Murray Dobbin's presentation to a packed audience at the Sechelt Indian Band Hall on March 22 showed how the undermining of democratic processes in Canada is ideologically driven and gathering momentum.
The evidence is sufficiently compelling to invite serious consideration of Dobbin's radical proposition that we should be "reinventing democracy to save Canada."
Dobbin does a good job in making the connections between the remarkable success of neo-conservative and neo-liberal political agendas, stemming from the era of Thatcher and Reagan, and the demise of democratic processes. He provides a thought-provoking critique of the way democratic values have been lost with the widespread privatization of our public services through deregulation and stealthy backroom deals, the assault on trade unions, the advancement of business corporate interests at the expense of community needs and the enthronement of marketplace criteria that define us as consumers, not as citizens.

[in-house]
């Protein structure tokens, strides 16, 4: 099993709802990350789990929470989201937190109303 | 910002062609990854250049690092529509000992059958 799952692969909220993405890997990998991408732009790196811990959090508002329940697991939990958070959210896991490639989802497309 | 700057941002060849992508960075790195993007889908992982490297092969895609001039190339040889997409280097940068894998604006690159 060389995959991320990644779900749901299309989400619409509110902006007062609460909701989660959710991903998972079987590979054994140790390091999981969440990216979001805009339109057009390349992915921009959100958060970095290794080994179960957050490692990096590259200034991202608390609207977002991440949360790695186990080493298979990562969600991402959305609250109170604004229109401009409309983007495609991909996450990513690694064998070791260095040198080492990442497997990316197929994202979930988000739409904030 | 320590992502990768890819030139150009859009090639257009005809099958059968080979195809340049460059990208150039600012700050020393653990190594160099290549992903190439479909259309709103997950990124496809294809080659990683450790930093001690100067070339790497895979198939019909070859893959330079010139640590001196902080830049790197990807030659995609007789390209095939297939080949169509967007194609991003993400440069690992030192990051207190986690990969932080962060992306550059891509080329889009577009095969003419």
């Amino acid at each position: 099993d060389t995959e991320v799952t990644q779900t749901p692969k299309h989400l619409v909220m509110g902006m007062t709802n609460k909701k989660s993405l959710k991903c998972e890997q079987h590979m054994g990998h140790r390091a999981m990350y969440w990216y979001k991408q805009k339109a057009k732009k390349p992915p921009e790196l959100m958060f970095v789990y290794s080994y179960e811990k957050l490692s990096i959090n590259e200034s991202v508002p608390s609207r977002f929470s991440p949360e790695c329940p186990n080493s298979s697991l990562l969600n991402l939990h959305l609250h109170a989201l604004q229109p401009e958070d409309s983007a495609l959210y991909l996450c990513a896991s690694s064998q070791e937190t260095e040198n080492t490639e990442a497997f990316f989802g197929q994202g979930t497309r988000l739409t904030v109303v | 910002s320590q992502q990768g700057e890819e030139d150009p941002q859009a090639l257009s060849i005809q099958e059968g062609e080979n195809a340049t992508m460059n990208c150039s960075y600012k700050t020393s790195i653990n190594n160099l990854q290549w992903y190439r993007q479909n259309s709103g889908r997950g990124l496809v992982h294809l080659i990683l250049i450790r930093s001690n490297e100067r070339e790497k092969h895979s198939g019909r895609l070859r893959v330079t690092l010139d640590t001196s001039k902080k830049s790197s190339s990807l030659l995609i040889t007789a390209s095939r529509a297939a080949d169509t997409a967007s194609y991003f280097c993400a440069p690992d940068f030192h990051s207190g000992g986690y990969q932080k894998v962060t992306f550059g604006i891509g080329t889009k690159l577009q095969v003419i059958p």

From this standpoint, Margaret Thatcher's mantra that "there is no alternative" has virtually side-lined effective oppositional discourse and even the consideration of practical alternatives to neo-liberal politics. Is it time then to reinforce the diminishing discourse on practical alternatives?
Clearly, a lot of people at the session agreed with the outline of a democratic process where community-based initiatives take precedence over the agendas of the political class in identifying needs. A reassessment of the roles of career politicians regardless of party and at all levels of government might be on the cards given widespread disillusion with the political class. It is not so much a matter of "reinventing democracy" as Dobbin suggests. Rather, we can learn democracy in ways that are already imagined and put into practice. We are still learning from the Occupy and Idle No More initiatives where emphasis is on participatory democracy that puts decision-making in the hands of the people.
Michael Collins, Halfmoon Bay
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